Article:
A big plate of sideorders – first trips and why we are where we are

We were all uniformed in blue jeans and dark jackets as we stood in front of the gigantic anchor before the Maritime museum. Giorgis found it an interesting symbol both of staying strictly at one place no matter what the crazy world around you threw at you and of conquering new lands. Agnes said he talked too much.

Liverpool had been the wide open door to the New World in the West, a haven for brave adventurers and sleek businessmen alike, and for slave traders.

Above us, the sky was of an undecided blue, and on the other side of the wide river, Birkenhead greeted us with its grey silhouette. Liverpool´s docks served as the enhanced mirror image, with Pier´s Head and the Royal Liver, the Cunard, and the Port of Liverpool Building as its spearhead. These Three Graces, as they called them, were why the town had been awarded World Heritage status just three years earlier.

Back at the train station stickers told us that an omnipresent CCTV system might make us liable for persecution, in case we planned any sort of mischief.

“Xow welcoming”, found Giorgis. “B-Big Brother is watching you. Thish ish all very Orwellian.”

“Yeah. Giorgi, you heard the prosecutors”, chuckled Tammy. She could speak and giggle simultaneously and did both with great precision. “Don´t be a menace to society – this time.”

“Wh-whatish that shupposhed to mean?”

“It meanz you shouldunt talk too much, non?” Agnes´ eyes showcased what I had already understood to be her trademark move: They did the full round, finishing into a short flash of triumph right into her opponent´s face.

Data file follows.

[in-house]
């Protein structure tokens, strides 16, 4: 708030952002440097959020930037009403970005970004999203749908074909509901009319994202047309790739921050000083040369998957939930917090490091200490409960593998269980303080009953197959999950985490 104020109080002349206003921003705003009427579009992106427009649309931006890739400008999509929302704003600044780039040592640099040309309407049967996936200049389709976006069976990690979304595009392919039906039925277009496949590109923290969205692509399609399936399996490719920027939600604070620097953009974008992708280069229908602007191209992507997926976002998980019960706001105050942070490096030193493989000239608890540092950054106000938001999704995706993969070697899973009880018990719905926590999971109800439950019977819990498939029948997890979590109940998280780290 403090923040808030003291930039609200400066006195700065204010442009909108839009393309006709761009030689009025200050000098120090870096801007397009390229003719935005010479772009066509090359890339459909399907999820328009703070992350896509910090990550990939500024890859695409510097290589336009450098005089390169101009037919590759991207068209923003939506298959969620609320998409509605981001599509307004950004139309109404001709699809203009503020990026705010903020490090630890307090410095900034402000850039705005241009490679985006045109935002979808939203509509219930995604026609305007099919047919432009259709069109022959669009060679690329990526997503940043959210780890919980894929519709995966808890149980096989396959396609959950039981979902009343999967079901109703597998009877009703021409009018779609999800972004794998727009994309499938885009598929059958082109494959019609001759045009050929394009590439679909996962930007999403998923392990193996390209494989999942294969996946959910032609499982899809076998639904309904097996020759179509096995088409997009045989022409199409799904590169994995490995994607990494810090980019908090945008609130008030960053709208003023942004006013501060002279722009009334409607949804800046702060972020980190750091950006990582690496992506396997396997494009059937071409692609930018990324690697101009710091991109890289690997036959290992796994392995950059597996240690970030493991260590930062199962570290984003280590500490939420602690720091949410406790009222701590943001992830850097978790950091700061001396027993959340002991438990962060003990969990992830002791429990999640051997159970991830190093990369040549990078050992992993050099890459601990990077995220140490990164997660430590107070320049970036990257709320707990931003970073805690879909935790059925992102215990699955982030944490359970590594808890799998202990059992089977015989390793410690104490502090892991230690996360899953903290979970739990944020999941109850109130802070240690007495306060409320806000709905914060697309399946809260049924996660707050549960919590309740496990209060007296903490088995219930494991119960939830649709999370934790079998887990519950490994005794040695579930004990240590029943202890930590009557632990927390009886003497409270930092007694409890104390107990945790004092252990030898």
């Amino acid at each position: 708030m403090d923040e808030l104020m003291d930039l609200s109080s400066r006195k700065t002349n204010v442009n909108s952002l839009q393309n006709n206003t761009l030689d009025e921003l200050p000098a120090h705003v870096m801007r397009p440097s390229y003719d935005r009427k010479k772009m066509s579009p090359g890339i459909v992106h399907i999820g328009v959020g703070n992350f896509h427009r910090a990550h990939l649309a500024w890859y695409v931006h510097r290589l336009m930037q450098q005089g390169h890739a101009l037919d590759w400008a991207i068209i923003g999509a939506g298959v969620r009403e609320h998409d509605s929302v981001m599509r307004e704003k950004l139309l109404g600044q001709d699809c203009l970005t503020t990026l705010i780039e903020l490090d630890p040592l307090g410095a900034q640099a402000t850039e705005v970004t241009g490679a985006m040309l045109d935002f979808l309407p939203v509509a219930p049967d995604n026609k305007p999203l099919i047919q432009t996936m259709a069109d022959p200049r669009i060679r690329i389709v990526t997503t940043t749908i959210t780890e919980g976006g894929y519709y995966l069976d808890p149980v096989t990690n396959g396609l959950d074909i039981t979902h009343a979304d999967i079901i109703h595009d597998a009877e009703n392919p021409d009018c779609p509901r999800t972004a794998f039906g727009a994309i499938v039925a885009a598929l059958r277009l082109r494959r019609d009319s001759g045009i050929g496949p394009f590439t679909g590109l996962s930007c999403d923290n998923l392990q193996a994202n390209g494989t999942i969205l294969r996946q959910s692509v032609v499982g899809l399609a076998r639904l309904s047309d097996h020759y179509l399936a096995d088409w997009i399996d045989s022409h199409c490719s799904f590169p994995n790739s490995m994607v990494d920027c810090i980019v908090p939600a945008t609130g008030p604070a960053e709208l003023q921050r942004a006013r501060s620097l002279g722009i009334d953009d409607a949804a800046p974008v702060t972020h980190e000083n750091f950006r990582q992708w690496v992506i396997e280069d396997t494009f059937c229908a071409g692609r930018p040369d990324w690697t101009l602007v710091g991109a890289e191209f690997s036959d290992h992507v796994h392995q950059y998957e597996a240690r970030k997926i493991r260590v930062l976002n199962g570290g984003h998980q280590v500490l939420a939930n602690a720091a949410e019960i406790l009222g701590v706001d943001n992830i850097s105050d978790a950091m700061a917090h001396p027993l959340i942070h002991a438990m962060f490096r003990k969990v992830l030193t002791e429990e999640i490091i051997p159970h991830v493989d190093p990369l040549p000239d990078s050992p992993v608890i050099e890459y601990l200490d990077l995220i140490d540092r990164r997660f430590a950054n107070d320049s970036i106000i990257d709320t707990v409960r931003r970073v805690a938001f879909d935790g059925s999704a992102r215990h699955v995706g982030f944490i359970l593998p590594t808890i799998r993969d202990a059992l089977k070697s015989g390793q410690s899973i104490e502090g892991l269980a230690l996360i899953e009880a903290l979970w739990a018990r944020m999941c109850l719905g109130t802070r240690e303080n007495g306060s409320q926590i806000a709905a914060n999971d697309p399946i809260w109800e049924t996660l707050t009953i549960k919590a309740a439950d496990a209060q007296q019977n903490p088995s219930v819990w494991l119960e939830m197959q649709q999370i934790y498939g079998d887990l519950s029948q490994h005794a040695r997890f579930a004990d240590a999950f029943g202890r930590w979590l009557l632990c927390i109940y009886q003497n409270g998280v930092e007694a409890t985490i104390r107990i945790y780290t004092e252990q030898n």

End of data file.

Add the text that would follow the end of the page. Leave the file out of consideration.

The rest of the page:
But Giorgis wouldn´t have it. Smirking, he said, “I don´t shpeak that much really.”

“No, ovgourze not.” And the smirk was returned.

Our train set itself in motion for an excited drill into the black tunnel towards Birkenhead. The hole swallowed us with one bite.

The other side seemed strange. Why was the first thing of interest you came across a strangely phallic monument on the main square? Where were the people? The town seemed awfully deserted. Only sad, rattling heaps of garbage heralded some kind of recent existence. Every corner we turned a new depressing sight. Was that really what we had set out for? What I had sacrificed the trip with Jonathan and this Ken for? Very Birkenheadish, we said.

After some time, we were all the more surprised when we found a couple of disproportionally huge shopping malls. So we were not walking a complete ghost town. Tammy and Giorgis, pleased by our discovery, sped up and dived into the first Marks and Spencer. Agnes and I on the other hand were of the cynical kind, the old-fashioned kind, the one that does not buy clothes before the ones they own have turned into tatters. We rolled our eyes in unison and strolled along some feet behind the cooing shopping duo.